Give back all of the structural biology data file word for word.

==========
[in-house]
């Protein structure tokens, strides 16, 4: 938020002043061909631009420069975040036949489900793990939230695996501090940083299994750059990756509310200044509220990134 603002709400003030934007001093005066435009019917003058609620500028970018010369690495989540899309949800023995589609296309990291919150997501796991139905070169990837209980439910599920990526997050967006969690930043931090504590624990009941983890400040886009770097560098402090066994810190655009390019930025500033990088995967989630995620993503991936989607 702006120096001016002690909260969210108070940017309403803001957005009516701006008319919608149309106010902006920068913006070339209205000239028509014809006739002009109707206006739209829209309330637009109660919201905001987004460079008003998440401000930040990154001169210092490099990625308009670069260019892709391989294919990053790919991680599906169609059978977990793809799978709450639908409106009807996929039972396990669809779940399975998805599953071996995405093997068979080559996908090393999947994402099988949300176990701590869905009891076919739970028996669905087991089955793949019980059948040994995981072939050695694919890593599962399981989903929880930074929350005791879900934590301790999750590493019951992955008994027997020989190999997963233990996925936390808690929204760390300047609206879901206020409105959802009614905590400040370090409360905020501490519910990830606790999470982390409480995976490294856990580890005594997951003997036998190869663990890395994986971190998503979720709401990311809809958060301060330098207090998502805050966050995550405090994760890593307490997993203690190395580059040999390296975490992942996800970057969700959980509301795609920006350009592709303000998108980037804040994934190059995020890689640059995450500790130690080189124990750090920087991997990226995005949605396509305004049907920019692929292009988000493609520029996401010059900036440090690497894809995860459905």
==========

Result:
[in-house]
């Protein structure tokens, strides 16, 4: 938020002043061909631009420069975040036949489900793990939230695996501090940083299994750059990756509310200044509220990134 603002709400003030934007001093005066435009019917003058609620500028970018010369690495989540899309949800023995589609296309990291919150997501796991139905070169990837209980439910599920990526997050967006969690930043931090504590624990009941983890400040886009770097560098402090066994810190655009390019930025500033990088995967989630995620993503991936989607 702006120096001016002690909260969210108070940017309403803001957005009516701006008319919608149309106010902006920068913006070339209205000239028509014809006739002009109707206006739209829209309330637009109660919201905001987004460079008003998440401000930040990154001169210092490099990625308009670069260019892709391989294919990053790919991680599906169609059978977990793809799978709450639908409106009807996929039972396990669809779940399975998805599953071996995405093997068979080559996908090393999947994402099988949300176990701590869905009891076919739970028996669905087991089955793949019980059948040994995981072939050695694919890593599962399981989903929880930074929350005791879900934590301790999750590493019951992955008994027997020989190999997963233990996925936390808690929204760390300047609206879901206020409105959802009614905590400040370090409360905020501490519910990830606790999470982390409480995976490294856990580890005594997951003997036998190869663990890395994986971190998503979720709401990311809809958060301060330098207090998502805050966050995550405090994760890593307490997993203690190395580059040999390296975490992942996800970057969700959980509301795609920006350009592709303000998108980037804040994934190059995020890689640059995450500790130690080189124990750090920087991997990226995005949605396509305004049907920019692929292009988000493609520029996401010059900036440090690497894809995860459905």